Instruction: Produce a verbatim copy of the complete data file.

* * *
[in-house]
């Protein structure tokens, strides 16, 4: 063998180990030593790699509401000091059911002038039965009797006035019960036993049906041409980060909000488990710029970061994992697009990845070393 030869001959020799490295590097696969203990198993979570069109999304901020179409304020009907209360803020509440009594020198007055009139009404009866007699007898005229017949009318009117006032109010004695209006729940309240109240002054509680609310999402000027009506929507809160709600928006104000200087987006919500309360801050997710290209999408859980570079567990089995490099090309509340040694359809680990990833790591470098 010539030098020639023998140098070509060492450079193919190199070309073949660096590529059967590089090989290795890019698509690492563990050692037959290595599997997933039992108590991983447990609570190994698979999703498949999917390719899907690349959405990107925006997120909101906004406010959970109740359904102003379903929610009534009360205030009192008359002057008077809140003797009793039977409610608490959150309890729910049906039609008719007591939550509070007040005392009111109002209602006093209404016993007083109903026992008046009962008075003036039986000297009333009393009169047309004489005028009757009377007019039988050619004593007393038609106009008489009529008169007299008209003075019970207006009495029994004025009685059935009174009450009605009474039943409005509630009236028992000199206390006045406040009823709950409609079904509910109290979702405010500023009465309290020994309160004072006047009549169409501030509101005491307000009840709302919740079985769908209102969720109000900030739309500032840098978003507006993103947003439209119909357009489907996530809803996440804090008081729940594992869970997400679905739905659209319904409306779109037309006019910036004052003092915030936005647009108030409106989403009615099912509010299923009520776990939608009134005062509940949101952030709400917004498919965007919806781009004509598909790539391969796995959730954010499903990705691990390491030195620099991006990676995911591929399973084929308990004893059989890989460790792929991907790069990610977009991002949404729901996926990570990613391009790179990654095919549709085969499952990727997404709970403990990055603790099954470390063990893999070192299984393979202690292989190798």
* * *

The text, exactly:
[in-house]
């Protein structure tokens, strides 16, 4: 063998180990030593790699509401000091059911002038039965009797006035019960036993049906041409980060909000488990710029970061994992697009990845070393 030869001959020799490295590097696969203990198993979570069109999304901020179409304020009907209360803020509440009594020198007055009139009404009866007699007898005229017949009318009117006032109010004695209006729940309240109240002054509680609310999402000027009506929507809160709600928006104000200087987006919500309360801050997710290209999408859980570079567990089995490099090309509340040694359809680990990833790591470098 010539030098020639023998140098070509060492450079193919190199070309073949660096590529059967590089090989290795890019698509690492563990050692037959290595599997997933039992108590991983447990609570190994698979999703498949999917390719899907690349959405990107925006997120909101906004406010959970109740359904102003379903929610009534009360205030009192008359002057008077809140003797009793039977409610608490959150309890729910049906039609008719007591939550509070007040005392009111109002209602006093209404016993007083109903026992008046009962008075003036039986000297009333009393009169047309004489005028009757009377007019039988050619004593007393038609106009008489009529008169007299008209003075019970207006009495029994004025009685059935009174009450009605009474039943409005509630009236028992000199206390006045406040009823709950409609079904509910109290979702405010500023009465309290020994309160004072006047009549169409501030509101005491307000009840709302919740079985769908209102969720109000900030739309500032840098978003507006993103947003439209119909357009489907996530809803996440804090008081729940594992869970997400679905739905659209319904409306779109037309006019910036004052003092915030936005647009108030409106989403009615099912509010299923009520776990939608009134005062509940949101952030709400917004498919965007919806781009004509598909790539391969796995959730954010499903990705691990390491030195620099991006990676995911591929399973084929308990004893059989890989460790792929991907790069990610977009991002949404729901996926990570990613391009790179990654095919549709085969499952990727997404709970403990990055603790099954470390063990893999070192299984393979202690292989190798």